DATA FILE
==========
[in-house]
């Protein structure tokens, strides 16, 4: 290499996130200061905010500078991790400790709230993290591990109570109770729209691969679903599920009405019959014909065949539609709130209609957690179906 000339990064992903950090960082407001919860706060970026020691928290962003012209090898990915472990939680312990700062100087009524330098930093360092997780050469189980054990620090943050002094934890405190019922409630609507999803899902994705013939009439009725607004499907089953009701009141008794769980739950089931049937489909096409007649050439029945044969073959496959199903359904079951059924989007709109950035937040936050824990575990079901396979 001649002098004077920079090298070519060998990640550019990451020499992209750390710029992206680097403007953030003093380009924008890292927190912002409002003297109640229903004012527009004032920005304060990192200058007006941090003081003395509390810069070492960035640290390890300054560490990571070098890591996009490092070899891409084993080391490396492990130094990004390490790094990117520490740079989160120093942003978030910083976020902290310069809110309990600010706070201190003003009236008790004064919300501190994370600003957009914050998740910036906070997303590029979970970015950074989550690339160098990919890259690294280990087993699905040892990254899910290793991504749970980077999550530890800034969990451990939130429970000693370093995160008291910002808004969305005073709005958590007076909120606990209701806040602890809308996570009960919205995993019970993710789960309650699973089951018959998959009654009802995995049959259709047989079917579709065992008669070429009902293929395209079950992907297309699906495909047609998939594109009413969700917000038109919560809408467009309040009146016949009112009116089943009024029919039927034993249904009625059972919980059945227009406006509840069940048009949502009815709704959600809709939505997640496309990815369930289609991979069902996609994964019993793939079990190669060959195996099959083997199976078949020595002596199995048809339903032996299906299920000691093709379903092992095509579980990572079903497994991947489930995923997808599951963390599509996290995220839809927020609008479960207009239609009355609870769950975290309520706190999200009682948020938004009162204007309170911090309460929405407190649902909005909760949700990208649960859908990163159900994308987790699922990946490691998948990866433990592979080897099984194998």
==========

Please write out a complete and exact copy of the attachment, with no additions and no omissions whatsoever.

[in-house]
């Protein structure tokens, strides 16, 4: 290499996130200061905010500078991790400790709230993290591990109570109770729209691969679903599920009405019959014909065949539609709130209609957690179906 000339990064992903950090960082407001919860706060970026020691928290962003012209090898990915472990939680312990700062100087009524330098930093360092997780050469189980054990620090943050002094934890405190019922409630609507999803899902994705013939009439009725607004499907089953009701009141008794769980739950089931049937489909096409007649050439029945044969073959496959199903359904079951059924989007709109950035937040936050824990575990079901396979 001649002098004077920079090298070519060998990640550019990451020499992209750390710029992206680097403007953030003093380009924008890292927190912002409002003297109640229903004012527009004032920005304060990192200058007006941090003081003395509390810069070492960035640290390890300054560490990571070098890591996009490092070899891409084993080391490396492990130094990004390490790094990117520490740079989160120093942003978030910083976020902290310069809110309990600010706070201190003003009236008790004064919300501190994370600003957009914050998740910036906070997303590029979970970015950074989550690339160098990919890259690294280990087993699905040892990254899910290793991504749970980077999550530890800034969990451990939130429970000693370093995160008291910002808004969305005073709005958590007076909120606990209701806040602890809308996570009960919205995993019970993710789960309650699973089951018959998959009654009802995995049959259709047989079917579709065992008669070429009902293929395209079950992907297309699906495909047609998939594109009413969700917000038109919560809408467009309040009146016949009112009116089943009024029919039927034993249904009625059972919980059945227009406006509840069940048009949502009815709704959600809709939505997640496309990815369930289609991979069902996609994964019993793939079990190669060959195996099959083997199976078949020595002596199995048809339903032996299906299920000691093709379903092992095509579980990572079903497994991947489930995923997808599951963390599509996290995220839809927020609008479960207009239609009355609870769950975290309520706190999200009682948020938004009162204007309170911090309460929405407190649902909005909760949700990208649960859908990163159900994308987790699922990946490691998948990866433990592979080897099984194998």